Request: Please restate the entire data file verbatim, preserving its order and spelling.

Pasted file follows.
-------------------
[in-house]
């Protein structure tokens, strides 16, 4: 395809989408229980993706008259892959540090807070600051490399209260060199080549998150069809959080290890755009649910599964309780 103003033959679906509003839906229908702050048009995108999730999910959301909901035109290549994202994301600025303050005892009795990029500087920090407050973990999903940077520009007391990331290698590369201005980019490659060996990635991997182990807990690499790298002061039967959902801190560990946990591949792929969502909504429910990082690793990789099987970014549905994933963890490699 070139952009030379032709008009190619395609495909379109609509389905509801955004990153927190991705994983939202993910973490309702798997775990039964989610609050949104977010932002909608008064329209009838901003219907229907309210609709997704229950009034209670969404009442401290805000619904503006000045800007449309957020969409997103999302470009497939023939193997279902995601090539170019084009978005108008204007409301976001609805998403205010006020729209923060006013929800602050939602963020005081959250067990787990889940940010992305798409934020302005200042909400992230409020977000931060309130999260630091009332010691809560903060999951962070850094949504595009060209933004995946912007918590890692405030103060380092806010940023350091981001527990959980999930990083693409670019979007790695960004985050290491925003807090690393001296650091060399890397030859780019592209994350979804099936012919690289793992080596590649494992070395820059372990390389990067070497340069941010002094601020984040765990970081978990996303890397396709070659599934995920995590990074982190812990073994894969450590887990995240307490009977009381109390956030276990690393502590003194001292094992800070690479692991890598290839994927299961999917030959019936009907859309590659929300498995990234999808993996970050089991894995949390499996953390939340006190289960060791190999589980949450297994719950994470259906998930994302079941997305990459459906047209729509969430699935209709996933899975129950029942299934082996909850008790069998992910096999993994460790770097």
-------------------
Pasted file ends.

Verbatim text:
[in-house]
């Protein structure tokens, strides 16, 4: 395809989408229980993706008259892959540090807070600051490399209260060199080549998150069809959080290890755009649910599964309780 103003033959679906509003839906229908702050048009995108999730999910959301909901035109290549994202994301600025303050005892009795990029500087920090407050973990999903940077520009007391990331290698590369201005980019490659060996990635991997182990807990690499790298002061039967959902801190560990946990591949792929969502909504429910990082690793990789099987970014549905994933963890490699 070139952009030379032709008009190619395609495909379109609509389905509801955004990153927190991705994983939202993910973490309702798997775990039964989610609050949104977010932002909608008064329209009838901003219907229907309210609709997704229950009034209670969404009442401290805000619904503006000045800007449309957020969409997103999302470009497939023939193997279902995601090539170019084009978005108008204007409301976001609805998403205010006020729209923060006013929800602050939602963020005081959250067990787990889940940010992305798409934020302005200042909400992230409020977000931060309130999260630091009332010691809560903060999951962070850094949504595009060209933004995946912007918590890692405030103060380092806010940023350091981001527990959980999930990083693409670019979007790695960004985050290491925003807090690393001296650091060399890397030859780019592209994350979804099936012919690289793992080596590649494992070395820059372990390389990067070497340069941010002094601020984040765990970081978990996303890397396709070659599934995920995590990074982190812990073994894969450590887990995240307490009977009381109390956030276990690393502590003194001292094992800070690479692991890598290839994927299961999917030959019936009907859309590659929300498995990234999808993996970050089991894995949390499996953390939340006190289960060791190999589980949450297994719950994470259906998930994302079941997305990459459906047209729509969430699935209709996933899975129950029942299934082996909850008790069998992910096999993994460790770097």